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Home Buying 101

Doing the Prep Work

Are You a Renter … or a Buyer?

Homeownership has long been part and parcel of “The American Dream.” Homes have a long and successful track record as a store of value and wealth for American families for generations. It’s also been referred to as an excellent investment and a forced savings plan.

This may be true, but there is something else to consider: homeownership is not the right decision for everyone. In fact, a 2010 survey by the National Apartment Association found that 76% of renters have no plans to purchase a home. This is a powerful statistic, given that this survey was taken in an environment of low mortgage loan rates and motivated sellers.

The Perks of Homeownership

Homeownership allows you to build up equity in your home over the years, as your home value appreciates and as you pay down the mortgage balance. This equity may help you qualify for a loan in the future, if you need it. It may also give you something of value to pass on to your heirs.

Homeownership also allows you to take advantage of leverage—meaning you can take ownership of a large asset while putting up comparatively little of your own money. For those who qualify for a VA loan, you can even buy a home with no down payment.

You may have heard about potential tax benefits for homeowners. As a homeowner, you’ll be able to deduct all interest paid on your home loan (and other fees incurred during the year you buy your home) from your tax return. If you used a home equity loan to repair or upgrade your residence, the interest on that can also be a tax deduction. (Talk to your tax advisor for details.) In addition to that, the real estate taxes on the home you live in and a vacation home are fully deductible.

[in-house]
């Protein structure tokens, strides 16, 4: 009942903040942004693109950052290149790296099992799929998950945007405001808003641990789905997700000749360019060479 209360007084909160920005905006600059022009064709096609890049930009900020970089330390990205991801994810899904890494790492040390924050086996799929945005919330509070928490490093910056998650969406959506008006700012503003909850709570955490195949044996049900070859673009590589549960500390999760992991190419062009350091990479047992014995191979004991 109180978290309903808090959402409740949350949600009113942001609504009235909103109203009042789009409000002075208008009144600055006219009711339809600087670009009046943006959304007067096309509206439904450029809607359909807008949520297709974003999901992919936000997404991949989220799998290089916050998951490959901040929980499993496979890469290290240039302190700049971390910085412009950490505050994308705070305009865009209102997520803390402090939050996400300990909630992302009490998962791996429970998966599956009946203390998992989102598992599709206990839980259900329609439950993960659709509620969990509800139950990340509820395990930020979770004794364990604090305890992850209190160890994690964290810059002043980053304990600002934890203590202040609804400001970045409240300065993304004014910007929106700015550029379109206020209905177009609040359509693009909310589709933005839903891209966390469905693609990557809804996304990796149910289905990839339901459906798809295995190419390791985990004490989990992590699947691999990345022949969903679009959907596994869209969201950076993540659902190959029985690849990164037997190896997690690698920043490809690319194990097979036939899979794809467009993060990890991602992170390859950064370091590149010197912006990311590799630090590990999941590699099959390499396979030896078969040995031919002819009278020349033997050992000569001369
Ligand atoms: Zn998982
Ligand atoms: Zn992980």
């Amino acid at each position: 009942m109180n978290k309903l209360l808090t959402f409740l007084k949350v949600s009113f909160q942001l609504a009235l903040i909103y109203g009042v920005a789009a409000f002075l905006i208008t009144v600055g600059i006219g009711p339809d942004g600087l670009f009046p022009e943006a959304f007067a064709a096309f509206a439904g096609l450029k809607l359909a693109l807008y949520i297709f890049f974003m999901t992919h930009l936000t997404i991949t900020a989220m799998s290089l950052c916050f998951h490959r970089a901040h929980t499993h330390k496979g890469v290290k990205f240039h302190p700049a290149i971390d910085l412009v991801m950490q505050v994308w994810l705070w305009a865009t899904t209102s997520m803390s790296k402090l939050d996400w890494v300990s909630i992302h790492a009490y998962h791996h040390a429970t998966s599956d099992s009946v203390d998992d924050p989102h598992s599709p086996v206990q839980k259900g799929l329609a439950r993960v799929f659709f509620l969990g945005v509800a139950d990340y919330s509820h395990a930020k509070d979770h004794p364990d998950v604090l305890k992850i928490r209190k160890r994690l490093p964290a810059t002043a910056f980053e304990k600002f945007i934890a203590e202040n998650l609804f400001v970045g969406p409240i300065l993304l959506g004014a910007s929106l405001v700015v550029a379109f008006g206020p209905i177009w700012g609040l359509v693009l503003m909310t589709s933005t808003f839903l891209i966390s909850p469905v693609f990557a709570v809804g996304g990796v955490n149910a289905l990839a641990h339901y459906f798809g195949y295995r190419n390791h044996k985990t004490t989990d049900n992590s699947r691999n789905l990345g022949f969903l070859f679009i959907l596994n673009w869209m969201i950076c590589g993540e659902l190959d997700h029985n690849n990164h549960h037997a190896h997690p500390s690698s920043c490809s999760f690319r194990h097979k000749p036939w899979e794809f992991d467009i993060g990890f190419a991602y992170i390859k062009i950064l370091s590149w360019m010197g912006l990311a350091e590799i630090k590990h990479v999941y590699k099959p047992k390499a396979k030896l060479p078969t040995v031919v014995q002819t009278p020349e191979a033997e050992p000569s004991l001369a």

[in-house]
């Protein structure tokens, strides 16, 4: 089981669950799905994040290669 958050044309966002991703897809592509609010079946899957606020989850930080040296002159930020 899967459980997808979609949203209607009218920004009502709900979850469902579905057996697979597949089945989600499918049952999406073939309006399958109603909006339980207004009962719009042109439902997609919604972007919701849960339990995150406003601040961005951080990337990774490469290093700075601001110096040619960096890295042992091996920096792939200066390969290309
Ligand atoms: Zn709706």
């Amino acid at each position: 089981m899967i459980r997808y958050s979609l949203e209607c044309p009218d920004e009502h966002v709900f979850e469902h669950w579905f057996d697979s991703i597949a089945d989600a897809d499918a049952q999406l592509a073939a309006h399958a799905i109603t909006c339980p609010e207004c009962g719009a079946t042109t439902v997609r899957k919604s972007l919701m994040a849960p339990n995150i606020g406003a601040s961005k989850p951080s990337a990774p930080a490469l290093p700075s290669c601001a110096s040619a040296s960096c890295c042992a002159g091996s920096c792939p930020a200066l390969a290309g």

But homeownership has advantages that go beyond the financial realm. When you own your own home, it’s yours. Yours to decorate any way you like, yours to invite friends and family over to for the holidays, and yours to build generations of memories. Homeownership means setting down roots, and there’s a certain security in living in a home that you own.

With a rental, there’s always the chance that a landlord will decide to raise your rent, remodel, sell the property, or ask you to leave for any other reason. When you own a home, on the other hand, your rent will never go up. Although your payments could go up if you choose an adjustable rate mortgage and interest rates rise, and your property taxes could also go up.

The Drawbacks of Homeownership

With opportunity comes responsibility. If you own your home, you are also solely responsible for your own maintenance and repair. Heat not working? Leaky faucets? Snow and ice on the sidewalk? You don’t have a landlord to call anymore. It’s all up to you. When you’re renting, you have a certain level of freedom and fewer responsibilities.